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"They gave me wings and now they’re gonna cut them off": 10 Dreamers consider what they’ll do if DACA ends

The five-year-old DACA program has allowed nearly one million young undocumented immigrants to live without fear of deportation. They’ve stepped out of the shadows to work and study, start their own businesses, and access healthcare and bank accounts. Here, in their own words, 10 Dreamers consider the unthinkable: what they’ll do if Trump ends the program.
31 Ago 2017 – 04:02 PM EDT

When President Barack Obama created the Deferred Action for Childhood Arrivals, or DACA, program in June 2012, the lives of hundreds of thousands of young immigrants changed overnight.

Brought to the U.S. as children, they had grown up undocumented, unable to access the things that most Americans take for granted, like a driver’s license, financial aid or a job. Many had arrived to the United States before they even registered their first memories of their birth countries, and for years were not aware they were undocumented. Many discovered that fact only when they went to get a license or apply for college.

Five years after DACA began, nearly 800,000 Dreamers are benefitting from the program, living as doctors, teachers, truck drivers, students, bankers, chefs. They’re buying homes and raising children, without worrying about deportation.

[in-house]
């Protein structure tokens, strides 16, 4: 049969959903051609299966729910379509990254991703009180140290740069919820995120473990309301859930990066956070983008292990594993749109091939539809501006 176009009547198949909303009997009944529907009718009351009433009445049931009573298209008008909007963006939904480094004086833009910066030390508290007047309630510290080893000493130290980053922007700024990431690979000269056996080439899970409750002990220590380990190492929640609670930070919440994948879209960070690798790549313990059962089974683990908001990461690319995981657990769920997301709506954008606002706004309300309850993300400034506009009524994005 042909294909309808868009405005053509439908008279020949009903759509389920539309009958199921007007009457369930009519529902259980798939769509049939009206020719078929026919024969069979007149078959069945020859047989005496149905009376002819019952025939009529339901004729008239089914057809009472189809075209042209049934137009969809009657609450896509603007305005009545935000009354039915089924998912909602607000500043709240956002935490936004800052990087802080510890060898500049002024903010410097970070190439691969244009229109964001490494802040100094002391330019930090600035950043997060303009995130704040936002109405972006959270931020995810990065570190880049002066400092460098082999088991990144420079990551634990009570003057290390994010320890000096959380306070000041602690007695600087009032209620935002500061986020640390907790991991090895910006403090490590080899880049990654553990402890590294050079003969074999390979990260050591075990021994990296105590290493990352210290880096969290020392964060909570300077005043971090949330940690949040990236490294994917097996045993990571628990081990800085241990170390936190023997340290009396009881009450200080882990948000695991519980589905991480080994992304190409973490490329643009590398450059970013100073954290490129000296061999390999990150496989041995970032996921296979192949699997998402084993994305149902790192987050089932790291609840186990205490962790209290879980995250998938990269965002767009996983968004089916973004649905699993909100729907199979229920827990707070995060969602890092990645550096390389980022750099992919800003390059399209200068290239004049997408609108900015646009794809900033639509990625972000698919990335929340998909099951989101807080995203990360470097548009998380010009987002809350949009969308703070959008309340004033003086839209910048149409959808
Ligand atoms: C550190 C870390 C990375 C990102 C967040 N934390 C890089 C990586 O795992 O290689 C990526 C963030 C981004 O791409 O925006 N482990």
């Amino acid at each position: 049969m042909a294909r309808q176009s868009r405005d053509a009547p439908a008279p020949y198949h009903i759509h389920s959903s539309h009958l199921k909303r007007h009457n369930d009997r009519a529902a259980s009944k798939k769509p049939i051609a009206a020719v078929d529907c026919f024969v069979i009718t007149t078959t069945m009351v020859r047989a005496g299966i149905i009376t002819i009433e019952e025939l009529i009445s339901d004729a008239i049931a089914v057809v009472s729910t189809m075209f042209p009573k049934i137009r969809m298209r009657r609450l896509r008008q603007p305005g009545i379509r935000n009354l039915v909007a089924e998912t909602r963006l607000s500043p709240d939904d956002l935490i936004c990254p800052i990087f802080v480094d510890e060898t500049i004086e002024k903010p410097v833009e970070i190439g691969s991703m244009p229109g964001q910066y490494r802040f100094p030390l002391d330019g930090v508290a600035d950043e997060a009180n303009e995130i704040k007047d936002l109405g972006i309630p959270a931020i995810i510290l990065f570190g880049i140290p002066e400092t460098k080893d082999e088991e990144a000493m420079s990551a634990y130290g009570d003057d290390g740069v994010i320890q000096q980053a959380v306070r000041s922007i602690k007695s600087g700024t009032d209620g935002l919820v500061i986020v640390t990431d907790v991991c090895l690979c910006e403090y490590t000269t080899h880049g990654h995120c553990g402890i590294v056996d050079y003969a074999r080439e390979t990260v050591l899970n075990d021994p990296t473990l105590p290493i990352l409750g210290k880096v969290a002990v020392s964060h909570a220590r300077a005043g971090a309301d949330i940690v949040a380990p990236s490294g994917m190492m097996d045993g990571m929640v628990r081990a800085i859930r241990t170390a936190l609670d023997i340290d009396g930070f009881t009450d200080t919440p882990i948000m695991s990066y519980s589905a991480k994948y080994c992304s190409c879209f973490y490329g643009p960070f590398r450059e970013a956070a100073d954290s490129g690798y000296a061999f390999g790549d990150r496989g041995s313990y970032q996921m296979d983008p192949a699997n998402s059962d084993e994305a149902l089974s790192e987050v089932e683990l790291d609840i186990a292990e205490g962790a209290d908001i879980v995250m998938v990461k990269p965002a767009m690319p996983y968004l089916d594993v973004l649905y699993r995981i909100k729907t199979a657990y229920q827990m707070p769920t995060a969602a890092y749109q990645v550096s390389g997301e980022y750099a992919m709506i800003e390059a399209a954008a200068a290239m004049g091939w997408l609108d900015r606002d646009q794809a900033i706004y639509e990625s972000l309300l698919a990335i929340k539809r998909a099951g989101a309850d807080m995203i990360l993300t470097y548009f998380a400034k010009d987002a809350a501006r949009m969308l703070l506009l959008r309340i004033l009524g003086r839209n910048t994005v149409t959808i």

But DACA is under threat, with rumors that President Trump may end the program as soon as this week. A group of Republican officials has pledged to sue the federal government if Trump doesn’t end DACA by Sept. 5.

As they await a decision, 10 Dreamers tell Univision what they would do if DACA ends.

“I may have to go back to the almond fields”

“We are trying to do exactly what we were told to do: live the dream. I started to live my dream and it’s about to turn into a nightmare. I have always wanted to succeed, always move on and improve myself. But I wasn’t able to until DACA. I was a manager for AutoZone. With DACA I started a trucking company. I succeeded in what I wanted to do. I made a $70,000 investment in starting my own gig. If they take DACA, I won’t be able to have my license, my truck. I may have to go to the almond fields. I don’t want that. But if I’m going to end up in a low-end job again, my kids will suffer the consequences because I’ll have to send their mom back to work and my kids to the babysitter because I won’t be able to pay my bills on my own working in the fields. I’m really scared because I’m gonna lose everything. Making such an investment (in your own business) isn’t something you just do everyday. I’m still in debt for that, so I’m going to go more in debt. I’m worried. I’m scared to death. My wife tells me not to stress about it. She says ‘you’ve been there before, we’ll make it.’ I understand, but it just seems so unfair. I feel they gave me wings and now that I’m trying to fly, they’re gonna cut them off.”

Gabriel Morales, 33, lives in Modesto, California. Came to the U.S. from Michoacan, Mexico, when he was 6. His DACA permit expires in December 2019.

“Eventually I can be a teacher in El Salvador”